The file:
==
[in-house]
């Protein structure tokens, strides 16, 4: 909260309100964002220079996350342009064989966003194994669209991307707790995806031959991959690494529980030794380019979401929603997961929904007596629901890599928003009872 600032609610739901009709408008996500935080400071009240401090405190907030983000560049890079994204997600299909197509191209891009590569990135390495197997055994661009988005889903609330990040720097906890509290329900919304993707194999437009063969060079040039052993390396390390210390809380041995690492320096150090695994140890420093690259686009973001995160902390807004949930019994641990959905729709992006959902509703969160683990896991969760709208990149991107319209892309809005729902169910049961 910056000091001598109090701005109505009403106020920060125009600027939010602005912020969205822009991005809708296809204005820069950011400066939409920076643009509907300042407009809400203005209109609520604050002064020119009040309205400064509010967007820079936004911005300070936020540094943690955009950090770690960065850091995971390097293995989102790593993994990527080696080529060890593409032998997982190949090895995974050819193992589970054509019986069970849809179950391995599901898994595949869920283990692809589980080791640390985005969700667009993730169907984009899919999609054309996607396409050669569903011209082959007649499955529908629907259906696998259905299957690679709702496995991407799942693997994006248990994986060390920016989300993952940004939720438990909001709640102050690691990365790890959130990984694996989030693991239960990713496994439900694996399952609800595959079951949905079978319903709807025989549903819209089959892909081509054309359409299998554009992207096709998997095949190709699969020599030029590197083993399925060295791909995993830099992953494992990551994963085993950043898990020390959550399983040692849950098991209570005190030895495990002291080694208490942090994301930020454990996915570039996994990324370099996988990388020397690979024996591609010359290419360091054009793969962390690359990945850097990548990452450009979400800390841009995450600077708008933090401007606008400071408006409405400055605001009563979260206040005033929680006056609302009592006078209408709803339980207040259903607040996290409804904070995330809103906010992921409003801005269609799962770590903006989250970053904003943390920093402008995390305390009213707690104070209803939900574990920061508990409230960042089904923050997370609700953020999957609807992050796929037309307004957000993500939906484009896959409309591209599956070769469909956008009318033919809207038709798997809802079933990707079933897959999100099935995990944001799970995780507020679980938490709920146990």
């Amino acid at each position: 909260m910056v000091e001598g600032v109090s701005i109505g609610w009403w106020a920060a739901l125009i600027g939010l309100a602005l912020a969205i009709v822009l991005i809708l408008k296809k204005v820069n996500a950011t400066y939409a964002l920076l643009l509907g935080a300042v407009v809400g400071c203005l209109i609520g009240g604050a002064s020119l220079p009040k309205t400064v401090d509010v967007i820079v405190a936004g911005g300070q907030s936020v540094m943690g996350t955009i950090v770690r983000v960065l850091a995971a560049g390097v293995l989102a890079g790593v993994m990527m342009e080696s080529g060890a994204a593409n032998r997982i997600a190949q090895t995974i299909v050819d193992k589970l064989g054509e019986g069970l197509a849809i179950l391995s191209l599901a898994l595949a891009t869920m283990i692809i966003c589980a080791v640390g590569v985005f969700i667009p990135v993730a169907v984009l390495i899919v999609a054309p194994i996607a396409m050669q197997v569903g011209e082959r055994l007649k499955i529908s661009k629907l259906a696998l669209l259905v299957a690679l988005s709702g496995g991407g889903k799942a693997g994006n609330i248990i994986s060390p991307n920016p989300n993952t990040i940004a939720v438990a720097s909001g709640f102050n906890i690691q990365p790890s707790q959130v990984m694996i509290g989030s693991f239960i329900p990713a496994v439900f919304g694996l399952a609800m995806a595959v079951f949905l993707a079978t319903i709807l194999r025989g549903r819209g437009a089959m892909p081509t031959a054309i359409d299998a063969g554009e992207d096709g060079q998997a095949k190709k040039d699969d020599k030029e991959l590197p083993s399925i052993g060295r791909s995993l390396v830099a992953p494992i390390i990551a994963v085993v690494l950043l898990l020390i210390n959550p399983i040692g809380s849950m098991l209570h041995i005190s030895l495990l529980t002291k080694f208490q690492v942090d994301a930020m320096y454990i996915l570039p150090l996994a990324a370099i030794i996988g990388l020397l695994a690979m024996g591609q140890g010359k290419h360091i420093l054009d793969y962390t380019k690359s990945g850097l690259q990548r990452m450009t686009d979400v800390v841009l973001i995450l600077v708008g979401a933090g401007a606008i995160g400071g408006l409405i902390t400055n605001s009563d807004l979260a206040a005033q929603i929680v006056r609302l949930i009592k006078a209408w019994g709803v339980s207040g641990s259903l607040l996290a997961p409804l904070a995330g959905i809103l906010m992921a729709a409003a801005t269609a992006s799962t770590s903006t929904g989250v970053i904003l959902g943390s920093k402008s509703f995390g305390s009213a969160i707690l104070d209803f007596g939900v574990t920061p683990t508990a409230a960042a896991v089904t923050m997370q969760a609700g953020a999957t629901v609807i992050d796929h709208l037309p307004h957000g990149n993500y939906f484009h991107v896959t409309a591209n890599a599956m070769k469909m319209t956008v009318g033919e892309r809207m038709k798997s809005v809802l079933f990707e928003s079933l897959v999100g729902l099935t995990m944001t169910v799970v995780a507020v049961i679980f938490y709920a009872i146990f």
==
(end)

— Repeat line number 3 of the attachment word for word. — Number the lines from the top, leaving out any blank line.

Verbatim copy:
């Amino acid at each position: 909260m910056v000091e001598g600032v109090s701005i109505g609610w009403w106020a920060a739901l125009i600027g939010l309100a602005l912020a969205i009709v822009l991005i809708l408008k296809k204005v820069n996500a950011t400066y939409a964002l920076l643009l509907g935080a300042v407009v809400g400071c203005l209109i609520g009240g604050a002064s020119l220079p009040k309205t400064v401090d509010v967007i820079v405190a936004g911005g300070q907030s936020v540094m943690g996350t955009i950090v770690r983000v960065l850091a995971a560049g390097v293995l989102a890079g790593v993994m990527m342009e080696s080529g060890a994204a593409n032998r997982i997600a190949q090895t995974i299909v050819d193992k589970l064989g054509e019986g069970l197509a849809i179950l391995s191209l599901a898994l595949a891009t869920m283990i692809i966003c589980a080791v640390g590569v985005f969700i667009p990135v993730a169907v984009l390495i899919v999609a054309p194994i996607a396409m050669q197997v569903g011209e082959r055994l007649k499955i529908s661009k629907l259906a696998l669209l259905v299957a690679l988005s709702g496995g991407g889903k799942a693997g994006n609330i248990i994986s060390p991307n920016p989300n993952t990040i940004a939720v438990a720097s909001g709640f102050n906890i690691q990365p790890s707790q959130v990984m694996i509290g989030s693991f239960i329900p990713a496994v439900f919304g694996l399952a609800m995806a595959v079951f949905l993707a079978t319903i709807l194999r025989g549903r819209g437009a089959m892909p081509t031959a054309i359409d299998a063969g554009e992207d096709g060079q998997a095949k190709k040039d699969d020599k030029e991959l590197p083993s399925i052993g060295r791909s995993l390396v830099a992953p494992i390390i990551a994963v085993v690494l950043l898990l020390i210390n959550p399983i040692g809380s849950m098991l209570h041995i005190s030895l495990l529980t002291k080694f208490q690492v942090d994301a930020m320096y454990i996915l570039p150090l996994a990324a370099i030794i996988g990388l020397l695994a690979m024996g591609q140890g010359k290419h360091i420093l054009d793969y962390t380019k690359s990945g850097l690259q990548r990452m450009t686009d979400v800390v841009l973001i995450l600077v708008g979401a933090g401007a606008i995160g400071g408006l409405i902390t400055n605001s009563d807004l979260a206040a005033q929603i929680v006056r609302l949930i009592k006078a209408w019994g709803v339980s207040g641990s259903l607040l996290a997961p409804l904070a995330g959905i809103l906010m992921a729709a409003a801005t269609a992006s799962t770590s903006t929904g989250v970053i904003l959902g943390s920093k402008s509703f995390g305390s009213a969160i707690l104070d209803f007596g939900v574990t920061p683990t508990a409230a960042a896991v089904t923050m997370q969760a609700g953020a999957t629901v609807i992050d796929h709208l037309p307004h957000g990149n993500y939906f484009h991107v896959t409309a591209n890599a599956m070769k469909m319209t956008v009318g033919e892309r809207m038709k798997s809005v809802l079933f990707e928003s079933l897959v999100g729902l099935t995990m944001t169910v799970v995780a507020v049961i679980f938490y709920a009872i146990f």